Recently announced crushers will need another 4.6 million tonnes, but acres are maxed out and yields have not been rising
Canadian farmers need to produce an additional 4.6 million tonnes of canola per year starting in 2024.
That is a tall order, one that would require a 25 percent increase over last year’s output.
The 4.6 million tonnes are the amount of additional canola that will be required by three new crush facilities that will soon be under construction in Saskatchewan by Viterra, Cargill and Richardson.
If growers fall short of meeting that lofty production target, then something will have to give.
Either there will be less canola for Canada’s export customers or the new and existing Canadian crush plants will be duking it out for limited supplies.
Wilf Keller, one of the fathers of genetically modified canola and former president of Ag-West Bio, doubts there will be any more canola going in the ground in the coming years.
“We’re maxed out on acreage,” he said.
“I think it has to come from better management and better yields.”
Yields have been fairly stagnant over the past five years, with a national average of 41 bushels per acre.
The Canola Council of Canada has established a target of 52 bu. per acre by 2025.
But if anything, yields have been trending down of late from a record high of 42.3 bu. per acre in 2016.
Last year’s average was 40.1 bu. per acre, which is the same as it was in 2013 when the council established its Keep it Coming plan.
Assuming static acreage, the average yield would have to soar to 50 bu. per acre in three short years in order to generate an additional 4.6 million tonnes of production.
“I don’t think you can get that level of increase that quickly, in my experience,” said Keller.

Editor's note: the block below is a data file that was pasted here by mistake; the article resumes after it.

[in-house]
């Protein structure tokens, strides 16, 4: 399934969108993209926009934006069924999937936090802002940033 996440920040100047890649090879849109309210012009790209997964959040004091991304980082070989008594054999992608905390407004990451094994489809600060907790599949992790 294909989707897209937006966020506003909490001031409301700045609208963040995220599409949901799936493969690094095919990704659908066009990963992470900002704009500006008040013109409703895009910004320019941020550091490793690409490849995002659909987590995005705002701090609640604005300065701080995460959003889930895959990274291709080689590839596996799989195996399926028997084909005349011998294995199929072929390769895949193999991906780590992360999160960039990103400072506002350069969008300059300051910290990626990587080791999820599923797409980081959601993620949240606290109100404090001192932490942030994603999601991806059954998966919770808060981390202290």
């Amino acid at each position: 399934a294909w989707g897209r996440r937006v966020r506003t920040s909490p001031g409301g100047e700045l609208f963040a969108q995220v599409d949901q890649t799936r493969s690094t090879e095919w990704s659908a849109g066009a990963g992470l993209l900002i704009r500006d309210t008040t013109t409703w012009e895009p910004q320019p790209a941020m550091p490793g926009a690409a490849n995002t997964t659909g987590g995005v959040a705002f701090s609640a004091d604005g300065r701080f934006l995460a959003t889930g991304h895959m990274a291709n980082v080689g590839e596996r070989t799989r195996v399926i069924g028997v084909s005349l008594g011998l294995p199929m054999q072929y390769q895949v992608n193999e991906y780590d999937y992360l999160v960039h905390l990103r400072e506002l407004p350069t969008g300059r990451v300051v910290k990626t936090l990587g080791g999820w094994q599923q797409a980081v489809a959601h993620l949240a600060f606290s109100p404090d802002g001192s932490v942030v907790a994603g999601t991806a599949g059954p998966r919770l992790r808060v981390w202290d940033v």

Dave Kelner, canola portfolio manager with Bayer CropScience, declined to venture a guess where average yields will be in 2024.
However, he does know where the gains will come from, and it is not by pushing the top end yields into the 60 bu. per acre range.
It will come from providing more stability for underperforming areas of the Prairies where yields are languishing in the 30 to 35 bu. per acre range.
“It’s really about how you bring the bottom part of that performance bar up into the middle,” he said.
“I really think that’s where a lot of our opportunity has yet to come.”
Every year there are farmers harvesting canola fields that yield in excess of 50 bu. per acre, so the genetics are already there for high-performing crops, said Kelner.
However, the bar needs to be raised on the low end of the spectrum. That can be accomplished on the breeding side by providing better genetic tolerance to heat, drought and excess moisture.
“We tend to see all of those things now in the same year, it seems, in the different parts of the Prairies,” he said.
On the management side, there needs to be increased use of data analytics, widespread adoption of agronomy best management practices and increased implementation of precision agriculture tools.
“I don’t think, from an adoption standpoint, we have peaked at all,” said Kelner.
Keller said canola faces plenty of production challenges, including insects, diseases and drought.
He doubts farmers will be able to squeeze an additional nine bu. per acre out of the crop by 2024.
However, there will still be plenty of canola seed to satisfy the new plants. Farmers have produced an average of 20 million tonnes per year over the past five years.
An estimated 10.2 million tonnes of that was crushed domestically last year, with the remainder exported.
The crush will be closer to 15 million tonnes once the new plants are fully operational.
“It will move your crush level from 50 percent (of the crop), where it is now, to closer to 75 percent,” said Keller.
That means Canada may have to curtail its export program, at least temporarily.
Keller believes an average yield of 50 to 52 bu. per acre is eventually feasible, but it could take 10 years to get there.
“There’s a lot of innovation in that crop, and innovation will carry us further,” he said.
Kelner said demand from the new crush facilities is going to cause farmers to push their rotations even further than they are today.
That will encourage the evolution of new pathotypes for diseases such as blackleg and clubroot, which is why seed developers are going to continue to make disease resistance and management a key focus of their breeding programs.
He said it is a challenge, but a wonderful one, to be faced with because it stems from having more demand for the products that Bayer and other seed developers are producing.